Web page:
After loss, Twins own worst record in MLB
Kansas City 7, Minnesota 6
Minnesota Twins pitching has been abysmal this season, but it's not the only reason Minnesota is the worst team in baseball. No matter what they do, the Twins generally find a way to lose.
"We've got to find a way to win it, no matter how you look at it -- offense, pitching," manager Ron Gardenhire said after his team dropped a 7-6 decision to the Kansas City Royals Friday at Target Field.
The Twins and Royals started the night tied for last in the American League Central with 5-14 records, worst in all of baseball, but the Royals have now won three straight and the Twins have lost six in a row.
Last year at this time, the Twins were 8-12 and by the end of May were 20 games under .500.
"We've got to get everybody on the same page here and figure out a way to win ballgames," Gardenhire said.
Minnesota's .263 team batting average is the sixth best in the majors, and their 168 hits rank 10th. But their 168 runs rank 20th among 30 teams.
"We're not happy, make no mistake about it; this is not where we want to be," said outfielder Trevor Plouffe, whose solo home run in the second gave the Twins a 3-2 lead on Friday. "But you can't dwell on it; you have to just keep going at it and try to win the next game. Nights like tonight are tough."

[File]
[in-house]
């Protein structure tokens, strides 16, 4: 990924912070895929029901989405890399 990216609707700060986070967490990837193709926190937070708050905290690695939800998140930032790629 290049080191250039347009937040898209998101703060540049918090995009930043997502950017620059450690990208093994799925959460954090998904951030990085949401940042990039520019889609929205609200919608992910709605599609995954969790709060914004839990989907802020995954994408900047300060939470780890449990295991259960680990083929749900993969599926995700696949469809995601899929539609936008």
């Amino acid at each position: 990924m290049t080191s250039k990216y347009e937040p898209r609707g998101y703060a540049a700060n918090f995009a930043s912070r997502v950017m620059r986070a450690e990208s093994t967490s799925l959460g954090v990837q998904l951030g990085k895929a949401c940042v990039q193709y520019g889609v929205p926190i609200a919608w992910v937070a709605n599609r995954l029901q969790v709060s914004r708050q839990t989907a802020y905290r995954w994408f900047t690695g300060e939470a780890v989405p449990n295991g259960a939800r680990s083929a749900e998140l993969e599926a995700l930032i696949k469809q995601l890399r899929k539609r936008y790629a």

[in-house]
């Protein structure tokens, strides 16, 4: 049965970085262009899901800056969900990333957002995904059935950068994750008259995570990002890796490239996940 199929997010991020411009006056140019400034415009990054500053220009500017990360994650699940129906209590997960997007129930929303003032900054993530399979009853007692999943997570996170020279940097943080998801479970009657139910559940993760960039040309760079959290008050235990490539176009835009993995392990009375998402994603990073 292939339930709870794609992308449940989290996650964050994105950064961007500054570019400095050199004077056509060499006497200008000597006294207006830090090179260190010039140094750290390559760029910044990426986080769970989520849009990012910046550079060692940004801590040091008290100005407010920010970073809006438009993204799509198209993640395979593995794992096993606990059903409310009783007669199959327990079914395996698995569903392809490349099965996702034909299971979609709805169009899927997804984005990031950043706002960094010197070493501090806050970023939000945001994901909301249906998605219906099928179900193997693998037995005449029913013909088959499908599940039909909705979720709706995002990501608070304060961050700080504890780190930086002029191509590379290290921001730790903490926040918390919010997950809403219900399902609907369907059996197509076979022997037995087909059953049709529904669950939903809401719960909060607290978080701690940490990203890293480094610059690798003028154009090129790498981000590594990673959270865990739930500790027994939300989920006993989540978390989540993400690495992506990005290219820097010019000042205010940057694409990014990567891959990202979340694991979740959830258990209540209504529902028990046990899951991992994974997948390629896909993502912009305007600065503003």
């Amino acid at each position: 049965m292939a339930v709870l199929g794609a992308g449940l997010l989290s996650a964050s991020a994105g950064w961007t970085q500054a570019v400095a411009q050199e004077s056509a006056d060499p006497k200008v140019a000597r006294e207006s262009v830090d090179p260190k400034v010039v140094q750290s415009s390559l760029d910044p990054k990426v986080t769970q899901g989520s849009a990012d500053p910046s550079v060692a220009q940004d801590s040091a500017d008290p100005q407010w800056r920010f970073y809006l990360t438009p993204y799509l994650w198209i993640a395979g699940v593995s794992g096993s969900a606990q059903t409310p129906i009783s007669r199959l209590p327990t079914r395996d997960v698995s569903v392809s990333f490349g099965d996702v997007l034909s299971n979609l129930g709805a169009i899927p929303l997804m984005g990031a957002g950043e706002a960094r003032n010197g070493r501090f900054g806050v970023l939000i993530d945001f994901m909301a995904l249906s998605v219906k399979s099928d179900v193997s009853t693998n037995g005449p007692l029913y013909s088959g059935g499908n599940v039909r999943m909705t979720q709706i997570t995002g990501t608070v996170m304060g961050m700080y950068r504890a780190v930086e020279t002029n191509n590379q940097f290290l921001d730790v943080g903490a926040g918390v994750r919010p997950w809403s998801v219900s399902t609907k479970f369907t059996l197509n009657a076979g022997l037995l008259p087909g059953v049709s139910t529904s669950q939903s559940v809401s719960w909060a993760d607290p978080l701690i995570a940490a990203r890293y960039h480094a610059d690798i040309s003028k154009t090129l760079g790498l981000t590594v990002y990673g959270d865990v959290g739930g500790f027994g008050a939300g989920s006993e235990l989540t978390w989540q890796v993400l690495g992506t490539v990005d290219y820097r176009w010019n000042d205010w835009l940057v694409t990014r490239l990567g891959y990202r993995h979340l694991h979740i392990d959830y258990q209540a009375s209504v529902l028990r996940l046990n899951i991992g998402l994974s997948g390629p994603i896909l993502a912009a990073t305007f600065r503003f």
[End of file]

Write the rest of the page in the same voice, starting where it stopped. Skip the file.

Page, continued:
It's hard to blame the offense, though, when your starters are giving up seven runs a game; the rotation's ERA stands at 7.00 after Carl Pavano lowered it by giving up four earned runs in 6.1 innings on Friday.
"It comes down to pitching," Pavano said. I didn't do my job tonight, and we're looking for a strong start tomorrow, there's no doubt about it. The game and the momentum of the
game is surrounded by pitching, and I didn't do a good job of setting that tone tonight at all."